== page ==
hi kids. last friday, we had an interesting discussion. judgments are "statements about." there are many different kinds of judgments: scientific, moral, aesthetic, etc. let's revise what they do.
1- scientific judgments are about the nature of reality.
2- moral judgments refer to the nature of actions.
3- aesthetic judgments are about the nature taste.
we briefly touched upon 2 & 3.
i wanted to stress the salience of these judgments by talking about food. then about art. le't take a look a these two statements: 1- "i hate this wine." 2- "this wine tastes awful."
the difference between the two is that 1- is a subjective judgment. one is talking about one's experience. with 2- there is a difference. one is making a judgment about s state of affairs, i.e, the juice.
suppose john doesn't know much about wine and makes a judgment of type 2- about this wine, a moderately-priced malbec from argentina. this is an excellent wine for the price (what i mean is comparing price and taste). this is the consensus of people that understand wine.
& what's in the taste? when you sip the juice you get nuanced complexity of spice, tobacco and plum, all balanced with a finish of soft, supple tannins and good length.
so, how are we to treat john's 2- kind of judgment? let's say that john is wrong. he doesn't know enough about wines to make that call (remember that in 2- he's talking about the juice).
what john is doing is committing a fallacy of taking his subjective reaction to the juice as an objective property of the juice. but they are not the same. much less coming from a person that's not educated in wine tasting.
the same goes with art. talking about art is not that simple. for example, suppose paul has no knowledge of modern art. he visits MoMA and looks at picasso's famous 1907 painting les demoiselles d'avignon. john says: "this painting by picasso sucks!"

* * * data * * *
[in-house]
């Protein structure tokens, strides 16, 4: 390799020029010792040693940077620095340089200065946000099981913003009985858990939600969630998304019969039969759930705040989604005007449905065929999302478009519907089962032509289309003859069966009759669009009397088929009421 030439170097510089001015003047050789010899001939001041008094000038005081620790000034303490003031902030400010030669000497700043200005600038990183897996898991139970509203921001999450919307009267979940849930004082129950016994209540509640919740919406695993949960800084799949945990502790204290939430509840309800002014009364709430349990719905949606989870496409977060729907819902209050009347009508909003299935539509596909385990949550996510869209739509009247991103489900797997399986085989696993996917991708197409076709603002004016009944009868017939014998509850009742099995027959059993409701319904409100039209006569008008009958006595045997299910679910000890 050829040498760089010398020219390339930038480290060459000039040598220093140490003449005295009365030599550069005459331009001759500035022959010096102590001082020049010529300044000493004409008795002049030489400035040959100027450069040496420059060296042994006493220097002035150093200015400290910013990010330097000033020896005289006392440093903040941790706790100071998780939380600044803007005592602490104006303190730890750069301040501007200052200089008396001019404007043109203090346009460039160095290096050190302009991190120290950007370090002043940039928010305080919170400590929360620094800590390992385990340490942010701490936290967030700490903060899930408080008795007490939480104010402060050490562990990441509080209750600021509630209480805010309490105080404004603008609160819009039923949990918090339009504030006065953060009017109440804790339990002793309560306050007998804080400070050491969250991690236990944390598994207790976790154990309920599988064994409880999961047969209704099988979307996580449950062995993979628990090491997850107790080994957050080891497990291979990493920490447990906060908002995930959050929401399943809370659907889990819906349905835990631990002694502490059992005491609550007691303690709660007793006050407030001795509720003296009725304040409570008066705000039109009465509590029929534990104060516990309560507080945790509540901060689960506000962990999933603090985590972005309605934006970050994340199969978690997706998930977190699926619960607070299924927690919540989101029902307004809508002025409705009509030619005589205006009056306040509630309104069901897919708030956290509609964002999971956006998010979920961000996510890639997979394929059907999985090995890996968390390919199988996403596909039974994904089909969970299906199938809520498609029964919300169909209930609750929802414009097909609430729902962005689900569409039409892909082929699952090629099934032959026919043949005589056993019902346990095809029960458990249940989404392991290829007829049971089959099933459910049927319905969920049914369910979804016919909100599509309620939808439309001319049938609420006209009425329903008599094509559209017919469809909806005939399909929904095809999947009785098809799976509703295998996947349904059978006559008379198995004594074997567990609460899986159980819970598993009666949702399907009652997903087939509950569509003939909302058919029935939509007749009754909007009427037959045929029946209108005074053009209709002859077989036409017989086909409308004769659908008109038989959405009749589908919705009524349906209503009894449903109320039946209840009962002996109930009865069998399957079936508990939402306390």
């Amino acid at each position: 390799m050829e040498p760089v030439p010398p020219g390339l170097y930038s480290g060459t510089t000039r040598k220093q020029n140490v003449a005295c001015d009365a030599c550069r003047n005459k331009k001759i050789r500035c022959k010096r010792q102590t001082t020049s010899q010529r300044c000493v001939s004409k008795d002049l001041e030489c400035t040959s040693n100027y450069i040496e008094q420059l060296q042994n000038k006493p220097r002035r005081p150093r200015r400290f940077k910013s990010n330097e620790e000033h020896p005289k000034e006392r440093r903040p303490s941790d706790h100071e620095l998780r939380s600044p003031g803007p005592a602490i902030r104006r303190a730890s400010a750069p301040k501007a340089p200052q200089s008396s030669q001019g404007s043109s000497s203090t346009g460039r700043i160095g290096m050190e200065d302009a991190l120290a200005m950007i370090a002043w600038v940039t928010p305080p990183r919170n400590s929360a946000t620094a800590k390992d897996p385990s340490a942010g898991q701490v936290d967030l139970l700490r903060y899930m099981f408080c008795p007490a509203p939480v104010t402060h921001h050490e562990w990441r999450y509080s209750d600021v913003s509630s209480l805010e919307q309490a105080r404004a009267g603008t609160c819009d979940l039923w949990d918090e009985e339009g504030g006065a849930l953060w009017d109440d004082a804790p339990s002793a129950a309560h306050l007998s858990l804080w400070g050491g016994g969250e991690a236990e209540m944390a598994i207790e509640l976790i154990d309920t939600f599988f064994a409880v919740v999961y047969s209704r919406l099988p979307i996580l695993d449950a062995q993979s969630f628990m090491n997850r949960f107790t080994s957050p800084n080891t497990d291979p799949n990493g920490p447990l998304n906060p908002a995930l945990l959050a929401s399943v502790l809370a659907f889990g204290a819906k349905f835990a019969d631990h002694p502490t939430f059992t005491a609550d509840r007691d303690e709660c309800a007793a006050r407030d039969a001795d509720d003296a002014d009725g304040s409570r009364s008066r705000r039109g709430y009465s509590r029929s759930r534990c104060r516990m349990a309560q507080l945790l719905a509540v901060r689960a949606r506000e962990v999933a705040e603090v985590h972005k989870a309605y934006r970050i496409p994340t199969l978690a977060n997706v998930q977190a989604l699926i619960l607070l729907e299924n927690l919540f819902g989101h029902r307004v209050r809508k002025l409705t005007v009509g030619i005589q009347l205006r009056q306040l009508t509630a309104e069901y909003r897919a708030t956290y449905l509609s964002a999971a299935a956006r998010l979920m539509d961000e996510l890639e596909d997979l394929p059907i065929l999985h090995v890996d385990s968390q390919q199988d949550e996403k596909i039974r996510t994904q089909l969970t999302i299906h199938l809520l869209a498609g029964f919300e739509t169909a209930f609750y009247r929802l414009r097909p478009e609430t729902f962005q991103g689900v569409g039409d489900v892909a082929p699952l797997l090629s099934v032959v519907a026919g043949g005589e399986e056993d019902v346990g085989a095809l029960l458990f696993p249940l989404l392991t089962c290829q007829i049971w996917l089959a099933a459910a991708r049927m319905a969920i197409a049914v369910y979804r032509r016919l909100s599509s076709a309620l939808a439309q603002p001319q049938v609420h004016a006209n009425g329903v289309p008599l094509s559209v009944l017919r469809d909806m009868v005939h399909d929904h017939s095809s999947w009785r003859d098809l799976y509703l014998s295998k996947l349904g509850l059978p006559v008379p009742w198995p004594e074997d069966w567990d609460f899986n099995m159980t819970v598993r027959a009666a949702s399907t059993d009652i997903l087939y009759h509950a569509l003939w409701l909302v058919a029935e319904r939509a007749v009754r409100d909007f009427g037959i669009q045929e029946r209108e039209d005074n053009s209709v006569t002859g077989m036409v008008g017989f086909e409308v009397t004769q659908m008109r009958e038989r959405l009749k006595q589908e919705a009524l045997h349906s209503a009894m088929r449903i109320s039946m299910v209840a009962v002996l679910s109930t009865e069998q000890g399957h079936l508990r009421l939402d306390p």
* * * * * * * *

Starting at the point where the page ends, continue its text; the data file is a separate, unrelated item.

|pablo picasso's demoiselles d'avignon, 1907|
a- "i hate this painting"
b- "this painting by picasso sucks"
ok, let's agree that catena malbec 2010 can be experienced in a substantially different manner than picasso's painting. nonetheless, there is a way to apply a similar criteria to the one used above.
a- is totally ok.
b- is more problematic.
consensus: the reason is that one has to understand cubism to properly critique it. this is not your regular realist rendition of a 1907 paris whorehouse. paul doesn't understand the conventions of modern art. he doesn't know, for instance that picasso has deliberately changed the way artists depict, thus becoming a catalyst for modern twentieth-century art. the general consensus of art historians, critics, artists is that this is a landmark.
actual properties: to examine demoiselles d'avignon properly one has to wear cubist glasses. why? because there is a shift in perspective here. picasso is not painting "as a realist". he had already left that behind, as in this:
|yo, picasso, 1901|
the young painter was absorbing influences. the piece above has a kind of spanish impressionist flavor. the painting from 1907 is breaking with all that.
so, it's not only about consensus. we need an additional "harder" criteria. which is why i talked a little bit about the painting's properties.
of course, there is always the question, what if art historians are wrong? could they not be?
yes, they could. but it's more difficult to disregard the consensus' weight than paul's uninformed claim. don't you think?
(to be continued)